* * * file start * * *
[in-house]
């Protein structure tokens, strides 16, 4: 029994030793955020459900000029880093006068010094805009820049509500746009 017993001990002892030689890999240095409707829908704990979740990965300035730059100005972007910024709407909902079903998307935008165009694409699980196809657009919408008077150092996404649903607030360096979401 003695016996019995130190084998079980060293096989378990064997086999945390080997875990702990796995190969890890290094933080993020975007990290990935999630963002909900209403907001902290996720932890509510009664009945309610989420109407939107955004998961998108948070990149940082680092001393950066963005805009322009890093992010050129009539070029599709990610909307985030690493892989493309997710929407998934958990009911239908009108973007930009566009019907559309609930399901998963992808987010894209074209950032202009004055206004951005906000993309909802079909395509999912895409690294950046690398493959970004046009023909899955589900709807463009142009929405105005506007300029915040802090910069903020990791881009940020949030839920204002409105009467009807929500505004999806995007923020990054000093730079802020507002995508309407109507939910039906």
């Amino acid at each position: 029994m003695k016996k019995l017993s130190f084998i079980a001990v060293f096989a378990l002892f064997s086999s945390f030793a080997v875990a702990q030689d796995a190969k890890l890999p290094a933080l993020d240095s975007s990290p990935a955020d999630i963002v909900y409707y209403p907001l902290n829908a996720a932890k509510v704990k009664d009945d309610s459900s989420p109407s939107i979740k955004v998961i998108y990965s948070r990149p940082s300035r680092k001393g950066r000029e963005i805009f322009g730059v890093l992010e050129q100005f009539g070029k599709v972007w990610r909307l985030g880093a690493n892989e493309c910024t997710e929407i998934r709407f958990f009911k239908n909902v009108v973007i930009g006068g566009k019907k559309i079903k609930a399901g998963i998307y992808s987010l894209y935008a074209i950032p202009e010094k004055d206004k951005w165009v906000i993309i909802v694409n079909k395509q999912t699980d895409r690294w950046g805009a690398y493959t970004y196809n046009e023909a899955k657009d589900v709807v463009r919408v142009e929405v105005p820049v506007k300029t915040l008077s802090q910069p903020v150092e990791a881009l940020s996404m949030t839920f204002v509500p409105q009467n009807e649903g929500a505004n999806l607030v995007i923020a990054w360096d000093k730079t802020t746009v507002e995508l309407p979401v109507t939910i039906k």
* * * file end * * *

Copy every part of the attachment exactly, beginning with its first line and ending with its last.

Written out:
[in-house]
């Protein structure tokens, strides 16, 4: 029994030793955020459900000029880093006068010094805009820049509500746009 017993001990002892030689890999240095409707829908704990979740990965300035730059100005972007910024709407909902079903998307935008165009694409699980196809657009919408008077150092996404649903607030360096979401 003695016996019995130190084998079980060293096989378990064997086999945390080997875990702990796995190969890890290094933080993020975007990290990935999630963002909900209403907001902290996720932890509510009664009945309610989420109407939107955004998961998108948070990149940082680092001393950066963005805009322009890093992010050129009539070029599709990610909307985030690493892989493309997710929407998934958990009911239908009108973007930009566009019907559309609930399901998963992808987010894209074209950032202009004055206004951005906000993309909802079909395509999912895409690294950046690398493959970004046009023909899955589900709807463009142009929405105005506007300029915040802090910069903020990791881009940020949030839920204002409105009467009807929500505004999806995007923020990054000093730079802020507002995508309407109507939910039906």
């Amino acid at each position: 029994m003695k016996k019995l017993s130190f084998i079980a001990v060293f096989a378990l002892f064997s086999s945390f030793a080997v875990a702990q030689d796995a190969k890890l890999p290094a933080l993020d240095s975007s990290p990935a955020d999630i963002v909900y409707y209403p907001l902290n829908a996720a932890k509510v704990k009664d009945d309610s459900s989420p109407s939107i979740k955004v998961i998108y990965s948070r990149p940082s300035r680092k001393g950066r000029e963005i805009f322009g730059v890093l992010e050129q100005f009539g070029k599709v972007w990610r909307l985030g880093a690493n892989e493309c910024t997710e929407i998934r709407f958990f009911k239908n909902v009108v973007i930009g006068g566009k019907k559309i079903k609930a399901g998963i998307y992808s987010l894209y935008a074209i950032p202009e010094k004055d206004k951005w165009v906000i993309i909802v694409n079909k395509q999912t699980d895409r690294w950046g805009a690398y493959t970004y196809n046009e023909a899955k657009d589900v709807v463009r919408v142009e929405v105005p820049v506007k300029t915040l008077s802090q910069p903020v150092e990791a881009l940020s996404m949030t839920f204002v509500p409105q009467n009807e649903g929500a505004n999806l607030v995007i923020a990054w360096d000093k730079t802020t746009v507002e995508l309407p979401v109507t939910i039906k």